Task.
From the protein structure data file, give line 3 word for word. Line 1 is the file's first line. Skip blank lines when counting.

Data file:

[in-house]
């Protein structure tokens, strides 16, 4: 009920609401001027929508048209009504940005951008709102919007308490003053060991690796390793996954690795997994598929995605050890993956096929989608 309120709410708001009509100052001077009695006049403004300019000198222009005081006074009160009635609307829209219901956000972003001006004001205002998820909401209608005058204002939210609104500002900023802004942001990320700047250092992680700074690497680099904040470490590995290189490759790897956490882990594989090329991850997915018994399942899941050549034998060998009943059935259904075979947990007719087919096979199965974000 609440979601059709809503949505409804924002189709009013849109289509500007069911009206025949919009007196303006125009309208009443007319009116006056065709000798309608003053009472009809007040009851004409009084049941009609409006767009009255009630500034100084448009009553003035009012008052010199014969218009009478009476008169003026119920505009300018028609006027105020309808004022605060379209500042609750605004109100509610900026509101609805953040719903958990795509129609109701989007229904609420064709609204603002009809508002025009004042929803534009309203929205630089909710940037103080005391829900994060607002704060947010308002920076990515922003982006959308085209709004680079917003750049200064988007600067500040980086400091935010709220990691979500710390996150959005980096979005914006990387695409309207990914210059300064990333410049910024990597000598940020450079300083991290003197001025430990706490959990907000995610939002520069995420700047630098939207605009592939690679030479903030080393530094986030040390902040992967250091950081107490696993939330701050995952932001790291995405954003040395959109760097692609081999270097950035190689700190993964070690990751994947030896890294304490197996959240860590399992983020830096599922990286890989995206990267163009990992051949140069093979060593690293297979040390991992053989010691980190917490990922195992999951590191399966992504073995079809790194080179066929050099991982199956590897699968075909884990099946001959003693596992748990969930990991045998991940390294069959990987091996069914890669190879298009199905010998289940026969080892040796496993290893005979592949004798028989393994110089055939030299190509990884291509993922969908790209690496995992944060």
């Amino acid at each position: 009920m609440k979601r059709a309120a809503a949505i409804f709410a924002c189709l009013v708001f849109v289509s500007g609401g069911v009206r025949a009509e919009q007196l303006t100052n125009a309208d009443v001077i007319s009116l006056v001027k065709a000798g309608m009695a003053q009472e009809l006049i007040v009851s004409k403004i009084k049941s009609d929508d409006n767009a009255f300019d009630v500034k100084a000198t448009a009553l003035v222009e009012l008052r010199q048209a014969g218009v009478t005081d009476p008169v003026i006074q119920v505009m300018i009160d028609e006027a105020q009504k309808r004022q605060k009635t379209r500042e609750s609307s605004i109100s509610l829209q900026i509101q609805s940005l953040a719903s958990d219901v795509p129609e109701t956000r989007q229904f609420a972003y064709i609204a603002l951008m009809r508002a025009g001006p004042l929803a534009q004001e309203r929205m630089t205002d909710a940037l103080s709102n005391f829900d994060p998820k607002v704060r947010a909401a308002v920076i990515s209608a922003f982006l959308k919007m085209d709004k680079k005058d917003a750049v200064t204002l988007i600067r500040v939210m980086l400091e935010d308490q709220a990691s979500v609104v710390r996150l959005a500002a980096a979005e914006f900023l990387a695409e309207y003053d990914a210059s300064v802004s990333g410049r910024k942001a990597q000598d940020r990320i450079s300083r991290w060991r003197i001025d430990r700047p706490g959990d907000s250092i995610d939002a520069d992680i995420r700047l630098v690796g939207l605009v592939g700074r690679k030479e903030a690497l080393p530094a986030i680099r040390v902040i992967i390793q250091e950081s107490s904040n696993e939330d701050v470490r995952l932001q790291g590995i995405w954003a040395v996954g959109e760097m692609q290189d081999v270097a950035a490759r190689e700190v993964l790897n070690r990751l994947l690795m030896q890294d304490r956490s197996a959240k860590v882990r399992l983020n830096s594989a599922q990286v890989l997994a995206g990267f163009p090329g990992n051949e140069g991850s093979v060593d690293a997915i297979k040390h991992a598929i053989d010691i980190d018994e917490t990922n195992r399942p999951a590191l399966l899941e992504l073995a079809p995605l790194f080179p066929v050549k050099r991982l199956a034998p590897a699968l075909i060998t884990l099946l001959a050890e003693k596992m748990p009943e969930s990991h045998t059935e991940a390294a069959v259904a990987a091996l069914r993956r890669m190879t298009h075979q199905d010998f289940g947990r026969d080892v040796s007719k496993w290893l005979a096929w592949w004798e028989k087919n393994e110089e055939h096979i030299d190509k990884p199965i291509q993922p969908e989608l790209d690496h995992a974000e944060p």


């Amino acid at each position: 009920m609440k979601r059709a309120a809503a949505i409804f709410a924002c189709l009013v708001f849109v289509s500007g609401g069911v009206r025949a009509e919009q007196l303006t100052n125009a309208d009443v001077i007319s009116l006056v001027k065709a000798g309608m009695a003053q009472e009809l006049i007040v009851s004409k403004i009084k049941s009609d929508d409006n767009a009255f300019d009630v500034k100084a000198t448009a009553l003035v222009e009012l008052r010199q048209a014969g218009v009478t005081d009476p008169v003026i006074q119920v505009m300018i009160d028609e006027a105020q009504k309808r004022q605060k009635t379209r500042e609750s609307s605004i109100s509610l829209q900026i509101q609805s940005l953040a719903s958990d219901v795509p129609e109701t956000r989007q229904f609420a972003y064709i609204a603002l951008m009809r508002a025009g001006p004042l929803a534009q004001e309203r929205m630089t205002d909710a940037l103080s709102n005391f829900d994060p998820k607002v704060r947010a909401a308002v920076i990515s209608a922003f982006l959308k919007m085209d709004k680079k005058d917003a750049v200064t204002l988007i600067r500040v939210m980086l400091e935010d308490q709220a990691s979500v609104v710390r996150l959005a500002a980096a979005e914006f900023l990387a695409e309207y003053d990914a210059s300064v802004s990333g410049r910024k942001a990597q000598d940020r990320i450079s300083r991290w060991r003197i001025d430990r700047p706490g959990d907000s250092i995610d939002a520069d992680i995420r700047l630098v690796g939207l605009v592939g700074r690679k030479e903030a690497l080393p530094a986030i680099r040390v902040i992967i390793q250091e950081s107490s904040n696993e939330d701050v470490r995952l932001q790291g590995i995405w954003a040395v996954g959109e760097m692609q290189d081999v270097a950035a490759r190689e700190v993964l790897n070690r990751l994947l690795m030896q890294d304490r956490s197996a959240k860590v882990r399992l983020n830096s594989a599922q990286v890989l997994a995206g990267f163009p090329g990992n051949e140069g991850s093979v060593d690293a997915i297979k040390h991992a598929i053989d010691i980190d018994e917490t990922n195992r399942p999951a590191l399966l899941e992504l073995a079809p995605l790194f080179p066929v050549k050099r991982l199956a034998p590897a699968l075909i060998t884990l099946l001959a050890e003693k596992m748990p009943e969930s990991h045998t059935e991940a390294a069959v259904a990987a091996l069914r993956r890669m190879t298009h075979q199905d010998f289940g947990r026969d080892v040796s007719k496993w290893l005979a096929w592949w004798e028989k087919n393994e110089e055939h096979i030299d190509k990884p199965i291509q993922p969908e989608l790209d690496h995992a974000e944060p």